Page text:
May 23, 2013
Written by Andrew Szabo
Thursday, 02 June 2011 00:00
We had written last month, concerning Medicare, that the Hospital Insurance (“HI”) Trust Fund “has faced problems with solvency almost since inception.
The Patient Protection and Affordable Care Act (“ACA”) of 2010 extended the officially projected date of HI insolvency from 2017 to 2029. However, examined more carefully, this improvement is based primarily on projections of greatly increased health care productivity, which may never be realized.”This gets a little technical — please stay with me. By way of background, the HI Trust pays for Medicare, Part A, which includes hospital, nursing home, home and hospice care, and other services for the aged and disabled. There is a second trust fund, Supplementary Medical Insurance (SMI). It pays for Medicare, Part B, including doctors and outpatient care, and part D, which is for prescriptions and was enacted under President George W. Bush. SMI is called a trust fund, but it does not have long-term capital.
Each year, Congress must allocate enough to fund government obligations. Finally, as to Medicare Part C, “Medicare Advantage,” which is a private and public sector combo plan, it is paid on a per patient basis from both the HI and SMI trusts.
The trustees of the HI and SMI trusts have just published their annual report at cms.gov. The report is not comforting.
The report notes that the 2010 Patient Protection and Affordable Care Act — sometimes called “Obamacare” — requires the trustees to assume a series of future improvements in medical productivity and accompanying payment decreases.
Moreover, the act requires the trustees to assume a 30% reduction in Medicare payment rates for physician services, to be implemented in 2013, “despite the virtual certainty that Congress will override this provision,” and also despite the fact that this is economically unrealistic, given that many physicians decline to provide Medicare service even under the existing rate schedule. As a result, “it is important to note that the actual future costs for Medicare are likely to exceed those shown by ... this report.”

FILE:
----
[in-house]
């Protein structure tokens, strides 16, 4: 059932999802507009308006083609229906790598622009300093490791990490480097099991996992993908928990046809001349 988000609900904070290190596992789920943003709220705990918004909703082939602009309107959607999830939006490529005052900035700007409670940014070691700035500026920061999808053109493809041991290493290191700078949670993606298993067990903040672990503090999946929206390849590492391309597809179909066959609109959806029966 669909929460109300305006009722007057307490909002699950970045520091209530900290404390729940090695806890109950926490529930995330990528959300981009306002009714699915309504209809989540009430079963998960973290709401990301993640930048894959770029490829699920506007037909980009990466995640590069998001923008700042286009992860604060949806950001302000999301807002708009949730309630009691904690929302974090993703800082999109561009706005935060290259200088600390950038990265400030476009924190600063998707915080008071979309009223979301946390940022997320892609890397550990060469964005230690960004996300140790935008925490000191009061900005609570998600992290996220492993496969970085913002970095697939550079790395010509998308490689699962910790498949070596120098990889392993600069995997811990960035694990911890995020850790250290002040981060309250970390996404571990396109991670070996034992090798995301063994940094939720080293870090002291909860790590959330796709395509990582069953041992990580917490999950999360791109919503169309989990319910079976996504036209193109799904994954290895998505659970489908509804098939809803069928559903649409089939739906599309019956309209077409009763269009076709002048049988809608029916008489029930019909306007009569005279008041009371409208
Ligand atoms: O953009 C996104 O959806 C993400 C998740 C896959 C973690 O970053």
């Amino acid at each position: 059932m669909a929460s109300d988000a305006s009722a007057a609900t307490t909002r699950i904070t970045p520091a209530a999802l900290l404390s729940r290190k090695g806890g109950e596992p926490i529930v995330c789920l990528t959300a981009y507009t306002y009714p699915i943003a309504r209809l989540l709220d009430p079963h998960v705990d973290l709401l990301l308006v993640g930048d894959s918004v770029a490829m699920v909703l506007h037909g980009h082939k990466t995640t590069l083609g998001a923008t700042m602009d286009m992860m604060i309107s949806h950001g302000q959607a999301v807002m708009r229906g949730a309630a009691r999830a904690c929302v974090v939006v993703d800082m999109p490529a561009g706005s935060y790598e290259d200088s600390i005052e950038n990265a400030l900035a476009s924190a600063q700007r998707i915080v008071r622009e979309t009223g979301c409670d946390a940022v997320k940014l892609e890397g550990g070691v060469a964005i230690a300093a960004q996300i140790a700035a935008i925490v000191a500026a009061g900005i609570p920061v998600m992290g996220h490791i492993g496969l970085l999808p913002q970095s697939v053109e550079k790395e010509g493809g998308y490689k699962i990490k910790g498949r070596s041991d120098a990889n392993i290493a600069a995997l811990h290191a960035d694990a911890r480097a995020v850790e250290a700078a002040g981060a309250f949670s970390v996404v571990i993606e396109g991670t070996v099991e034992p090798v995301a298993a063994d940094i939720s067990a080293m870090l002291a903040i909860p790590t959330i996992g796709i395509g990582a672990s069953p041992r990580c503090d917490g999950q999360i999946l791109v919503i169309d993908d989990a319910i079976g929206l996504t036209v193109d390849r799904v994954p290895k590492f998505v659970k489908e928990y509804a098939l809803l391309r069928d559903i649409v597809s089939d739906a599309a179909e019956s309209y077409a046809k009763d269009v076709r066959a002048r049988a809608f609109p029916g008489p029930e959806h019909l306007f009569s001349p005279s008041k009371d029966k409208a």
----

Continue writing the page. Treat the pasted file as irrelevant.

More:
The report advances the official insolvency date for the HI Trust Fund from 2029 to 2024, five years earlier, despite the assumption of the expected benefits of Obamacare. The reason is simple: Income fell and expenses rose. In particular, payroll receipts for Medicare declined 1.3%, while expenditures increased 3.5%. This led to a depletion of $32.3 billion in the HI Trust.
As to the SMI Trust, its expenses under Part B are projected by the trustees to increase by 7.5% a year if Congress overrides the physician payment decrease, while expenses for Part D are soaring upward at 9.7%. How long can Congress afford to allocate additional funds as these rates increase?
The overall picture: Medicare payroll revenues in 2010 were about $58 billion. Another $205 billion had to be added by general revenues to meet the gap with expenses. SMI general revenues now equal 1.5% of U.S. gross domestic product. Overall Medicare spending for 2010 was $523 billion, or about 3.6% of U.S. GDP. These percentages will be increasing over time, as the population ages, health care costs rise faster than the general price index, and if program eligibility remains unchanged.
How to address these problems? I believe that it would take radical measures.
First, possibly raising the age of initial eligibility for most Medicare benefits, to be phased in over time. Second — although this would ignite political dynamite — setting income limits for Medicare eligibility.
Third, restructuring American medicine toward a more preventive model and away from reactive approaches. Fourth, getting away from the fee for service model of medicine and more toward rewards for maintaining the health of patients.
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